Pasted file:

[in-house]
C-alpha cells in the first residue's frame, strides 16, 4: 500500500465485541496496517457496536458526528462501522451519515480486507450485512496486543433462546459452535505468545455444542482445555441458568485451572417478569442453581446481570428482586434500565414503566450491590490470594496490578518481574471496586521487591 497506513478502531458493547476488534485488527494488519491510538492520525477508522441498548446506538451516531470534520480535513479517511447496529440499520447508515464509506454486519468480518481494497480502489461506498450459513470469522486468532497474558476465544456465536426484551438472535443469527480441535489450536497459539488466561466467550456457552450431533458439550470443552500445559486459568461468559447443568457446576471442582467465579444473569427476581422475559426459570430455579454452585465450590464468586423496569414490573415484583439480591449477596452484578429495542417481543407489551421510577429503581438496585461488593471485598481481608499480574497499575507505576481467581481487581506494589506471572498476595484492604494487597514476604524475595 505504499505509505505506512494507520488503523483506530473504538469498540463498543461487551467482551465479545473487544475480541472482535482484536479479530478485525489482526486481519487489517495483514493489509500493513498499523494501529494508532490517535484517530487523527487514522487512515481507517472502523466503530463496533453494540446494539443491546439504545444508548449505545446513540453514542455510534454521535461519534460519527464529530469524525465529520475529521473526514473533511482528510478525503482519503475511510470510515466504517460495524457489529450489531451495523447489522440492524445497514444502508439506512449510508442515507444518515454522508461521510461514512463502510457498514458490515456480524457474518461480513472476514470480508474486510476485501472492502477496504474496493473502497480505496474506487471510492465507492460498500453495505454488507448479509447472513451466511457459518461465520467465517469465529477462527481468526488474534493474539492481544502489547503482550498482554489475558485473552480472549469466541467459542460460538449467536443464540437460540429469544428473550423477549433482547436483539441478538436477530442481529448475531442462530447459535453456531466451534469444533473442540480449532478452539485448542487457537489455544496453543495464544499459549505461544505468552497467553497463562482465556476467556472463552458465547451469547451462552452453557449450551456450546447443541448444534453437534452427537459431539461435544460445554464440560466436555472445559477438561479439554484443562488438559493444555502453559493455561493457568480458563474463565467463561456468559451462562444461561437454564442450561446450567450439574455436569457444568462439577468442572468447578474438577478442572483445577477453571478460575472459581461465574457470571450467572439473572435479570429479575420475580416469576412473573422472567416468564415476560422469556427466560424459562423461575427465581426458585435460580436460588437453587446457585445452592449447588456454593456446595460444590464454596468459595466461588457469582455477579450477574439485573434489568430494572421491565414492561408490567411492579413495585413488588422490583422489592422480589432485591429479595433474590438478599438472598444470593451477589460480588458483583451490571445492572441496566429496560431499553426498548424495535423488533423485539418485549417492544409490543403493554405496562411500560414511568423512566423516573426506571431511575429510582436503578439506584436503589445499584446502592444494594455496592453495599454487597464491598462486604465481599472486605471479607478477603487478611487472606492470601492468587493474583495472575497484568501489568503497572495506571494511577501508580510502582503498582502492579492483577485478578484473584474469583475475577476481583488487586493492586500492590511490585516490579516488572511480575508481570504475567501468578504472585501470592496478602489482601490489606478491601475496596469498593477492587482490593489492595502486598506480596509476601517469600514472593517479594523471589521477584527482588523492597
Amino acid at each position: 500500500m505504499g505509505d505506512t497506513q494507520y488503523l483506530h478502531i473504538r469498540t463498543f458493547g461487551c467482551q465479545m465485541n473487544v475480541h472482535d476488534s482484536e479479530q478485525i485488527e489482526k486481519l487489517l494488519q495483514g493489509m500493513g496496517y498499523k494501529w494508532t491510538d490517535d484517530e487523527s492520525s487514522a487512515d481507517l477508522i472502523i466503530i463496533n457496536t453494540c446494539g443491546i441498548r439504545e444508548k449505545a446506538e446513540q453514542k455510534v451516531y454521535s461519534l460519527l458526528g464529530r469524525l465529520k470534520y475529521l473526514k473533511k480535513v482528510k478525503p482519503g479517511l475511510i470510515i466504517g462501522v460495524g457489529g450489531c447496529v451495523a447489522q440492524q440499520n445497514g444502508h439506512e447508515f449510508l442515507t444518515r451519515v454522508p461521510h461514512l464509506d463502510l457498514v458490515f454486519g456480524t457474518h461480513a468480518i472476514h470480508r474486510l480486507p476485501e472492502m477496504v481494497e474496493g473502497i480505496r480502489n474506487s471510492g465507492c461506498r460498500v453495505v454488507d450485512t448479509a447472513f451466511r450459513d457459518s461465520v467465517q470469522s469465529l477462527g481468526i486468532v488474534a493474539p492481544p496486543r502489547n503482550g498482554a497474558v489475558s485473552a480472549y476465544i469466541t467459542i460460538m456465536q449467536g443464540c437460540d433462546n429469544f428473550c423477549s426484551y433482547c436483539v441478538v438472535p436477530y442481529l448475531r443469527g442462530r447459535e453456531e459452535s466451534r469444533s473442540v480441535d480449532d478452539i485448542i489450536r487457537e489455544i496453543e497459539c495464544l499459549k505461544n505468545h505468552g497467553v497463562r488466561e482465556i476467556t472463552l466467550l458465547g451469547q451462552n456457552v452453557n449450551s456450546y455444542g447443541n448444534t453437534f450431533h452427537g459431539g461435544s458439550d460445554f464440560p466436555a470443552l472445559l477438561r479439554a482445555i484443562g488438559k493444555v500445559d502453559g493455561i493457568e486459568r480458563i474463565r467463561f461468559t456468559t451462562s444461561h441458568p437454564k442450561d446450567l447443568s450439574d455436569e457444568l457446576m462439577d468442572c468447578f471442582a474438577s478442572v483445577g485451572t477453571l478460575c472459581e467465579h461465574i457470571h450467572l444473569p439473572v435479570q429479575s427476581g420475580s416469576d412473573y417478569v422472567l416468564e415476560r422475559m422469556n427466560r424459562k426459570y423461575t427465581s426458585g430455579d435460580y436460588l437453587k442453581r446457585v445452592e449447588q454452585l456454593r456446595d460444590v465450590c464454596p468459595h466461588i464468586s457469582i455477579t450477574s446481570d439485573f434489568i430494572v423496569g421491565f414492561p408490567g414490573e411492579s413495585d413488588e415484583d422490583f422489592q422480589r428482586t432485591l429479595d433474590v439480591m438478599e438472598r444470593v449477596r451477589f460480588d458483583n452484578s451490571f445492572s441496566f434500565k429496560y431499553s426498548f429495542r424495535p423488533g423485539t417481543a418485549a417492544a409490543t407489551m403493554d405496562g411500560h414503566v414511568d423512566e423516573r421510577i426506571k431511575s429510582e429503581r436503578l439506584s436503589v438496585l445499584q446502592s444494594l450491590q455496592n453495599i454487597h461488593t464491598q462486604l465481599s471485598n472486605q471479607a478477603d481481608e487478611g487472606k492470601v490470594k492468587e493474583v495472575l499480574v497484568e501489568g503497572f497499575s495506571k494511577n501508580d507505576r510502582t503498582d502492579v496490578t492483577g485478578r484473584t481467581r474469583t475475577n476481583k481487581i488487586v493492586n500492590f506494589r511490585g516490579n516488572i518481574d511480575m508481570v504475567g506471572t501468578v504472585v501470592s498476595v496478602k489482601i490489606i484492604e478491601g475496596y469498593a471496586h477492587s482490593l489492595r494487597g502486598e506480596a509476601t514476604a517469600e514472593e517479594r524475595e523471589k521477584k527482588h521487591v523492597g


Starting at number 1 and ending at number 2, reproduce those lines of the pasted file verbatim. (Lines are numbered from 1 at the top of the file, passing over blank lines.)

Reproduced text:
[in-house]
C-alpha cells in the first residue's frame, strides 16, 4: 500500500465485541496496517457496536458526528462501522451519515480486507450485512496486543433462546459452535505468545455444542482445555441458568485451572417478569442453581446481570428482586434500565414503566450491590490470594496490578518481574471496586521487591 497506513478502531458493547476488534485488527494488519491510538492520525477508522441498548446506538451516531470534520480535513479517511447496529440499520447508515464509506454486519468480518481494497480502489461506498450459513470469522486468532497474558476465544456465536426484551438472535443469527480441535489450536497459539488466561466467550456457552450431533458439550470443552500445559486459568461468559447443568457446576471442582467465579444473569427476581422475559426459570430455579454452585465450590464468586423496569414490573415484583439480591449477596452484578429495542417481543407489551421510577429503581438496585461488593471485598481481608499480574497499575507505576481467581481487581506494589506471572498476595484492604494487597514476604524475595 505504499505509505505506512494507520488503523483506530473504538469498540463498543461487551467482551465479545473487544475480541472482535482484536479479530478485525489482526486481519487489517495483514493489509500493513498499523494501529494508532490517535484517530487523527487514522487512515481507517472502523466503530463496533453494540446494539443491546439504545444508548449505545446513540453514542455510534454521535461519534460519527464529530469524525465529520475529521473526514473533511482528510478525503482519503475511510470510515466504517460495524457489529450489531451495523447489522440492524445497514444502508439506512449510508442515507444518515454522508461521510461514512463502510457498514458490515456480524457474518461480513472476514470480508474486510476485501472492502477496504474496493473502497480505496474506487471510492465507492460498500453495505454488507448479509447472513451466511457459518461465520467465517469465529477462527481468526488474534493474539492481544502489547503482550498482554489475558485473552480472549469466541467459542460460538449467536443464540437460540429469544428473550423477549433482547436483539441478538436477530442481529448475531442462530447459535453456531466451534469444533473442540480449532478452539485448542487457537489455544496453543495464544499459549505461544505468552497467553497463562482465556476467556472463552458465547451469547451462552452453557449450551456450546447443541448444534453437534452427537459431539461435544460445554464440560466436555472445559477438561479439554484443562488438559493444555502453559493455561493457568480458563474463565467463561456468559451462562444461561437454564442450561446450567450439574455436569457444568462439577468442572468447578474438577478442572483445577477453571478460575472459581461465574457470571450467572439473572435479570429479575420475580416469576412473573422472567416468564415476560422469556427466560424459562423461575427465581426458585435460580436460588437453587446457585445452592449447588456454593456446595460444590464454596468459595466461588457469582455477579450477574439485573434489568430494572421491565414492561408490567411492579413495585413488588422490583422489592422480589432485591429479595433474590438478599438472598444470593451477589460480588458483583451490571445492572441496566429496560431499553426498548424495535423488533423485539418485549417492544409490543403493554405496562411500560414511568423512566423516573426506571431511575429510582436503578439506584436503589445499584446502592444494594455496592453495599454487597464491598462486604465481599472486605471479607478477603487478611487472606492470601492468587493474583495472575497484568501489568503497572495506571494511577501508580510502582503498582502492579492483577485478578484473584474469583475475577476481583488487586493492586500492590511490585516490579516488572511480575508481570504475567501468578504472585501470592496478602489482601490489606478491601475496596469498593477492587482490593489492595502486598506480596509476601517469600514472593517479594523471589521477584527482588523492597